Civil Rights Pioneer Constance Baker Motley Dies

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Constance Baker Motley, a civil rights lawyer and the first black woman appointed to be a federal judge, died Wednesday in New York at age 84. Juan Williams remembers Motley.


One of the pioneers of the civil rights movement has died. Constance Baker Motley was a lawyer who later became the first African-American woman appointed to be a federal judge. She is perhaps best known for her work on Brown vs. Board of Education, the landmark school desegregation case. Here is Judge Motley in 2003 reflecting on the struggle for civil rights.

(Soundbite from 2003)

Judge CONSTANCE BAKER MOTLEY: Looking back 40 years, we can see the progress which has been made. I thought it would take much longer for us black Americans to arrive at the point that we are now; that is, where civil rights is not on the national agenda. You don't even hear the word anymore.

MONTAGNE: Constance Baker Motley speaking in an interview with NPR's Juan Williams. Juan joins me now to talk about her life.

Good morning.

JUAN WILLIAMS reporting:

Good morning, Renee.

MONTAGNE: You knew Judge Motley for many years. What are the high points of what was really quite an astonishing career?

WILLIAMS: Well, at a very young age, she helped to prepare a draft complaint that became the basis for the landmark Supreme Court desegregation case Brown vs. Board of Education. It's also the case then that she goes on to become a leading legal strategist for the civil rights movements, writing hundreds of court cases and briefs that helped to enforce the Brown decision around the country. So what you get is a woman who was involved in everything from breaking down segregation at the University of Alabama, University of Georgia, most famously in the case of the University of Mississippi, working with James Meridith so that he gets into the University of Mississippi. This is also a woman who then, after thousands of young black kids are expelled from public schools in Birmingham, Alabama--This is in the aftermath of demonstrations there for voting rights--helps to get those kids back into school. She's a woman who stood at the platform with Dr. Martin Luther King when he gave his 1963 "I Have A Dream" speech, because she had been his lawyer who helped to get him the right to demonstrate back in Albany, Georgia, way back. So this is a woman who was really at the forefront of the civil rights movement right now.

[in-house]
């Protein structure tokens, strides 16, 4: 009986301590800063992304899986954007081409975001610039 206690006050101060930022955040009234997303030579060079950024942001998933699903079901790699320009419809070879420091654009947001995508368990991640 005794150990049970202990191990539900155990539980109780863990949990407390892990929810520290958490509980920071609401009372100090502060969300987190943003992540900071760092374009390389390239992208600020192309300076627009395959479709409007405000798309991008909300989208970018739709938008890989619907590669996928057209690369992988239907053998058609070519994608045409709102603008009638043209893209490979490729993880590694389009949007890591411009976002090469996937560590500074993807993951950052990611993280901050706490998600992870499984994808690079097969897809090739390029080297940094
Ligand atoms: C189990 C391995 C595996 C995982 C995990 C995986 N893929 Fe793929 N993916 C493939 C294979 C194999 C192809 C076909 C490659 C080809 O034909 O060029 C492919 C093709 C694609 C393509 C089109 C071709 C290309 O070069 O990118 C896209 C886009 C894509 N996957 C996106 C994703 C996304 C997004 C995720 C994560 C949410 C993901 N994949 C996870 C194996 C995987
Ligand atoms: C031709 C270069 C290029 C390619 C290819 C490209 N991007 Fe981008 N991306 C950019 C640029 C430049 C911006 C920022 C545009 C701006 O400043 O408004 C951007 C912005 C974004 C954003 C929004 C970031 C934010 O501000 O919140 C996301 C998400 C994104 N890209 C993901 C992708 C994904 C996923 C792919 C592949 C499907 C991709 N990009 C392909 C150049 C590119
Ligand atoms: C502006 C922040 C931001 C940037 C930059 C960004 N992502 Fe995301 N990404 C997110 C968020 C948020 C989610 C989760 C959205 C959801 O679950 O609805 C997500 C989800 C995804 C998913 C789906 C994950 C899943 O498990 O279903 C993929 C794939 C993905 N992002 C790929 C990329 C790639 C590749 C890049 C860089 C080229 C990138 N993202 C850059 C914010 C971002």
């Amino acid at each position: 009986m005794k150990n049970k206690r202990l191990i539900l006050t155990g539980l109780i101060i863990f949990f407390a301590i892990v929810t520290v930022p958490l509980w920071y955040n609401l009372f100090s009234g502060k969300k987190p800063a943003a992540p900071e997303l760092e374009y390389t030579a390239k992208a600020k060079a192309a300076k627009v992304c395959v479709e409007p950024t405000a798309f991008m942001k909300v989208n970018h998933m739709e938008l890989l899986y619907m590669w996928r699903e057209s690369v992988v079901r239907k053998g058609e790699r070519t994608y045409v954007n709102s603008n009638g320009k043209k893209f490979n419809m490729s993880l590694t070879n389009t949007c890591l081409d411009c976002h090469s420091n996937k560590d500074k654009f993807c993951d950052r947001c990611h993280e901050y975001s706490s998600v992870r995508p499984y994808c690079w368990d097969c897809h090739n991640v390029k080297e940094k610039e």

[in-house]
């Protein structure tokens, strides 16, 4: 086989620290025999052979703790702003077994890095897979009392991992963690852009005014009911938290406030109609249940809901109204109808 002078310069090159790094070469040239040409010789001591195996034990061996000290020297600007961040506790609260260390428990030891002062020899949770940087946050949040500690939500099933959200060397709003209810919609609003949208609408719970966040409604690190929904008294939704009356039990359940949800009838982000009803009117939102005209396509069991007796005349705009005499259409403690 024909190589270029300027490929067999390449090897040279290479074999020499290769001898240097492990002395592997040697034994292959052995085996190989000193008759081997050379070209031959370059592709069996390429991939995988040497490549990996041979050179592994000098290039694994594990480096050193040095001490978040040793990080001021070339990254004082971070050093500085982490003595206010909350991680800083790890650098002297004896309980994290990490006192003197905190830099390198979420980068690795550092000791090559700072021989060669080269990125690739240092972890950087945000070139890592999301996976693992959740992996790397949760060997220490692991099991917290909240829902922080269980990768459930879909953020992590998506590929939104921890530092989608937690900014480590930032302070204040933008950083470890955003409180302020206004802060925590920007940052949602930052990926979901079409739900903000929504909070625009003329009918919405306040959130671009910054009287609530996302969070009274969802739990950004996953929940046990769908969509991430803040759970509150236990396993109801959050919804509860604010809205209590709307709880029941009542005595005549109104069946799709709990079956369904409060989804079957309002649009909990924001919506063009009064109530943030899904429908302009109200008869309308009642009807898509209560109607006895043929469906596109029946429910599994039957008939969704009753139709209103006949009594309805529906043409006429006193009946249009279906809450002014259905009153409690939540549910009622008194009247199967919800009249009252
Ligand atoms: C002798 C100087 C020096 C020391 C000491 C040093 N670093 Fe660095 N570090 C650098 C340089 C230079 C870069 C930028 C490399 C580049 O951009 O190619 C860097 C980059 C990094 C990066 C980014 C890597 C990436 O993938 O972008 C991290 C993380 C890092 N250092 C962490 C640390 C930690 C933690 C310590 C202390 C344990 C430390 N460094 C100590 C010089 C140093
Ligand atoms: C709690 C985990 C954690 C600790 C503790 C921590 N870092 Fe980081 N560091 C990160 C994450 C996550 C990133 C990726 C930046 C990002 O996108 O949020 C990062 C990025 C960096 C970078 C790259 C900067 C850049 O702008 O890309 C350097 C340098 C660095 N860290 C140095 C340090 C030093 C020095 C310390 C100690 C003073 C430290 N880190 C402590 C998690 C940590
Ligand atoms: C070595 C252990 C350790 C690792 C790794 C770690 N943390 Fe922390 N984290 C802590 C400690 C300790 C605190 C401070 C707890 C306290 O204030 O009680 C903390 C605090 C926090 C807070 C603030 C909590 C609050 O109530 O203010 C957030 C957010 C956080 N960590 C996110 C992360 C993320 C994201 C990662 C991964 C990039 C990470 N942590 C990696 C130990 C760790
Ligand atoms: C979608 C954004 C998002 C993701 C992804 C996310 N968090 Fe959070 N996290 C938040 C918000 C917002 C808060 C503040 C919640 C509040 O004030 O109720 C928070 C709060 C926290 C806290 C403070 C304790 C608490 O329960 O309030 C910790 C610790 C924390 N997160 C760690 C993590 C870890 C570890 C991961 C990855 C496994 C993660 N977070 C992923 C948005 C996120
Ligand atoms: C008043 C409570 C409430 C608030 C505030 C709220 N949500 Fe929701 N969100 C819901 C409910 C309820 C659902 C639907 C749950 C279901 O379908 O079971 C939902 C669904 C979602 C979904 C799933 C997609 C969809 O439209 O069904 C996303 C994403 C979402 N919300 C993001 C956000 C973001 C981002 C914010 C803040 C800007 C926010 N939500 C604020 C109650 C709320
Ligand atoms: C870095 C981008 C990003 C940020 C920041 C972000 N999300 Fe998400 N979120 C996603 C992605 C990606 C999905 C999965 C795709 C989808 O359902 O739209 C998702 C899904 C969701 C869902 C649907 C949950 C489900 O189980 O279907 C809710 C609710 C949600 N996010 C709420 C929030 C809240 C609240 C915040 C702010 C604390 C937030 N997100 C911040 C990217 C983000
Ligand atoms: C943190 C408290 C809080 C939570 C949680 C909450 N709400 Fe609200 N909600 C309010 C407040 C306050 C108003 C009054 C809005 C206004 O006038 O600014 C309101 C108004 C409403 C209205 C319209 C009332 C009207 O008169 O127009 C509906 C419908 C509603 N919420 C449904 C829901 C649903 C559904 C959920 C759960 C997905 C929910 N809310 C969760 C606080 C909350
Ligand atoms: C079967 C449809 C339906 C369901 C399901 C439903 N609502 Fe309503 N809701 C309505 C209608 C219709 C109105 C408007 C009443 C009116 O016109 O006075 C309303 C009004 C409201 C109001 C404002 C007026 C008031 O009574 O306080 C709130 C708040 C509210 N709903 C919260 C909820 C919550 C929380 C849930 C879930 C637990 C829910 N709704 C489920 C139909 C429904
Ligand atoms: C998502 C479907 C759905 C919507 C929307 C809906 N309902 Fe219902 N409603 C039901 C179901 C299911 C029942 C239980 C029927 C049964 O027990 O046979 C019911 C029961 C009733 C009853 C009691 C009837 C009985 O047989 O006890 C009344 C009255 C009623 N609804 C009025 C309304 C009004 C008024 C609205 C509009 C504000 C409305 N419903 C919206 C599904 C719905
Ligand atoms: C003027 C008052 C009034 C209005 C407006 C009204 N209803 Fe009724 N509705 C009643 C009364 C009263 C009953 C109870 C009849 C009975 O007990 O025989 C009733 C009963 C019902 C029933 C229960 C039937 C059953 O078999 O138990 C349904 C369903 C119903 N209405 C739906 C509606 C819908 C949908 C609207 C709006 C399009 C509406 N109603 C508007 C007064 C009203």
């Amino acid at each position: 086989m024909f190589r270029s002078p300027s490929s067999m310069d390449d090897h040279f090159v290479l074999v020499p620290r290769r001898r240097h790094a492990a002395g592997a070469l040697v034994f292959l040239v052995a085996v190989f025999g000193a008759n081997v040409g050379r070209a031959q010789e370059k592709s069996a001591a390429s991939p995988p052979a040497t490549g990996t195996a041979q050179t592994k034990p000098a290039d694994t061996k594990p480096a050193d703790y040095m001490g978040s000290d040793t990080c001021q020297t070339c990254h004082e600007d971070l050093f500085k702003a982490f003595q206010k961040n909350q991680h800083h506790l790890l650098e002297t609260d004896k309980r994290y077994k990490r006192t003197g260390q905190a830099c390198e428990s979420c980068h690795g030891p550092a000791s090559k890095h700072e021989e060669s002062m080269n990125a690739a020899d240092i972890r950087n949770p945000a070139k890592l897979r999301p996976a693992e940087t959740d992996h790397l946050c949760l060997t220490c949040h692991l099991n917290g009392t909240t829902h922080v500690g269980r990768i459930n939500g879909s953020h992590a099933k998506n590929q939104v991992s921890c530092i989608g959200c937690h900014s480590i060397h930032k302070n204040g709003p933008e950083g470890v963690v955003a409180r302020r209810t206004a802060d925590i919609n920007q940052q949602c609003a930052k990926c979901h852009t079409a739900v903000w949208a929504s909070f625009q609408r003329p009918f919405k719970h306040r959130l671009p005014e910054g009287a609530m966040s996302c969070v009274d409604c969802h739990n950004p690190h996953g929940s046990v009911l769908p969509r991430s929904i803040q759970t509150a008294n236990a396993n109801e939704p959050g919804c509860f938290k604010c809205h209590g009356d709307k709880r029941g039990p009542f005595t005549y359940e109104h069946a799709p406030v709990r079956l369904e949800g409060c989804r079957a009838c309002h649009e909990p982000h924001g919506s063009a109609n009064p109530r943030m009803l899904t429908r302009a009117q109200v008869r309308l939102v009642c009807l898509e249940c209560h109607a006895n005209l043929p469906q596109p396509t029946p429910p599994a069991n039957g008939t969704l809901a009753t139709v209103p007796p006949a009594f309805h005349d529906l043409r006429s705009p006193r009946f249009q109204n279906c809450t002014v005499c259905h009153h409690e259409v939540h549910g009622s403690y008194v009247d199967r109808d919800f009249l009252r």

MONTAGNE: And how did a woman of her generation rise to become this leading civil rights attorney? I mean, a woman but also, you know, African-American?

WILLIAMS: Extraordinary story, wonderful biography. This is a woman from New Haven, Connecticut, parents from the West Indies. Nobody thought that she could become a lawyer. Her mother wanted her to become a hairdresser, but she nonetheless makes an impression on a white philanthropist in New Haven who pays for her to go on to college and then, of course, to Columbia Law School and, when she gets out of Columbia Law School, gets and internship at the NAACP Legal Defense Fund with Thurgood Marshall, who sends her south on the theory, she later said, that a lot of the Southern segregationists had had black nannies and so they would be absolutely surprised, taken aback, to see a black woman in the courtroom.

MONTAGNE: And, Juan, you've come to know over time many of the leaders of the civil rights movement who have either died or are quite elderly. Is the passing of Judge Motley also part of the passing of a generation?

WILLIAMS: I think it's really true, Renee, and so wise to make this point, because we still have with us people from the NAACP Legal Defense Fund who are involved in the Brown case: Jack Greenberg, Robert Carter, Bill Coleman, but we've lost Thurgood Marshall, now Constance Baker Motley, Kenneth Clark; the psychologist who provided so much of the sociological basis for the case has died. Constance Baker Motley used to say that really Brown was the seed that led to the emergence of a black middle class in this generation in America today, and now we're on to a different level of civil rights issues having to do with affirmative action and the like. So I think we've seen the passing of a generation and the emergence of a new phase in terms of civil rights in America.

MONTAGNE: Juan, thanks very much. NPR senior correspondent Juan Williams, remembering civil rights lawyer Constance Baker Motley. She died yesterday in New York. She was 84.

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